The Securities and Exchange Board of India’s (SEBI) order suspending trading in seven agri commodity derivatives is an ill-advised move that will impede the growth of this segment. The curb on trading in futures and options of paddy, wheat, chana, mustard seeds, soya bean, crude palm oil and moong was at the behest of the Department of Economic Affairs and seems to have been aimed at arresting the price inflation in these commodities. But in doing so, the market regulator is taking away an effective tool to shield users from price volatility and inflation. Agri futures and options play a critical role in helping farmers sell the agricultural produce and in hedging against adverse price movement. In the absence of a unified spot market for farm produce, exchange traded contracts can play a useful role in discovering price in a transparent manner. But by imposing such sudden ban on trading, the Centre is repeating the mistake it has made many times in the past. The trading suspensions enforced in the past have increased the regulatory risk in this segment, deterring large institutional investors from participating in these contracts.
As a result, turnover in agri-derivatives has been constantly sliding with the share of agri commodities declining to just 4.7 per cent of overall commodity derivatives turnover in 2020-21. Further, the trading is concentrated in a handful of agri commodities, with the top 10 most-traded contracts accounting for around 94 per cent of the volume. With the commodities banned by SEBI being among the most traded, volumes and liquidity on exchanges are bound to drop sharply. There is also an urgent need to improve participation in agri-commodity exchanges. Turnover data shows that there are no farmers or farmer producer organisations trading on either of the two large commodity exchanges — NCDEX and MCX. Institutions are also absent with broker-led proprietary trading and retail traders accounting for bulk of trading. Companies wishing to hedge their commodity exposures account for less than 7 per cent of turnover. While there were reports that foreign portfolio investors could be allowed to trade in this segment soon, it is doubtful if they would want to trade in such an illiquid market that also involves high degree of uncertainty.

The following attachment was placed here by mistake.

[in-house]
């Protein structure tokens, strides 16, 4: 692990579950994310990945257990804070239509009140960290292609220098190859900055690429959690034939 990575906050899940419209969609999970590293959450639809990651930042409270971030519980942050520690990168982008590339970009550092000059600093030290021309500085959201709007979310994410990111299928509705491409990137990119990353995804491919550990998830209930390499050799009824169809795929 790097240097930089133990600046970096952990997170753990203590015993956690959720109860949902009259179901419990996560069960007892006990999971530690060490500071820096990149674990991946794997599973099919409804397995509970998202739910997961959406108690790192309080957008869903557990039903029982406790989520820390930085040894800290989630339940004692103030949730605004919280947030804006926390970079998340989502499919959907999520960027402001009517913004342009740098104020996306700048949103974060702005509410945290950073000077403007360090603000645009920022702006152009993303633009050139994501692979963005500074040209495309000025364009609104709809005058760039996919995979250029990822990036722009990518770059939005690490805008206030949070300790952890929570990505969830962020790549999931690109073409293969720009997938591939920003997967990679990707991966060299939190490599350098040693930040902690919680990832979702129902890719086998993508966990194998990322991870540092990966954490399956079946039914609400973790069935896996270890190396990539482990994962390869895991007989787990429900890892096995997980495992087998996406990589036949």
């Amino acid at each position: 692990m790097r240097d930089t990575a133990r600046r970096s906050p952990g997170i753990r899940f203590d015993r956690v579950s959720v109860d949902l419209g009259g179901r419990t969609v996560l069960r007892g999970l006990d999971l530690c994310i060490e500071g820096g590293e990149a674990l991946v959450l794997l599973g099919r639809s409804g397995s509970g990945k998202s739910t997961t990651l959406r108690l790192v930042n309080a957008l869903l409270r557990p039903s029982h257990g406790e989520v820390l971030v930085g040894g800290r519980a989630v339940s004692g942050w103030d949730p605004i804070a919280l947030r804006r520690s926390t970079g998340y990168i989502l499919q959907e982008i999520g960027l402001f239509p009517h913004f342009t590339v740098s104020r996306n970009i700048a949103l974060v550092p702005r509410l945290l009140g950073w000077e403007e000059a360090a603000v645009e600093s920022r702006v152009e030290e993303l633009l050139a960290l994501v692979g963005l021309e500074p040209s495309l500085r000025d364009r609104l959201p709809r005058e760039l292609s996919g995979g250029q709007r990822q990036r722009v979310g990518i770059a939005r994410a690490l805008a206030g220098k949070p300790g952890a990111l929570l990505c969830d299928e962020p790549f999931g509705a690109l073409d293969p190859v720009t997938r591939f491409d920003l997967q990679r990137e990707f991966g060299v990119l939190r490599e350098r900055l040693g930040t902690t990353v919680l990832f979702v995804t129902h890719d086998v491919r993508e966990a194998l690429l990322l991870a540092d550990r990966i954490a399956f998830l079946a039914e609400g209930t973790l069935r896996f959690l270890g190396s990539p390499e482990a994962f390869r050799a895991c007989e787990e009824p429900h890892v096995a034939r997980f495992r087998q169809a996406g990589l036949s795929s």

If the Centre and SEBI are serious about creating a vibrant derivative market for agricultural commodities, then the suspension should be withdrawn at the earliest along with an explicit promise from the Centre that they will not be reimposed. If the Centre is worried about speculation, prices can be curbed through other means such as imposing tighter daily limits on sensitive commodities or by increasing trading margins very steeply. The regulator should also speed up efforts to increase trading volumes and participation on exchanges through creation of higher awareness among the users and farming community. A liquid market has in-built checks that prevents excessive speculation. Trading suspensions are anathema to free markets and should be avoided at all costs.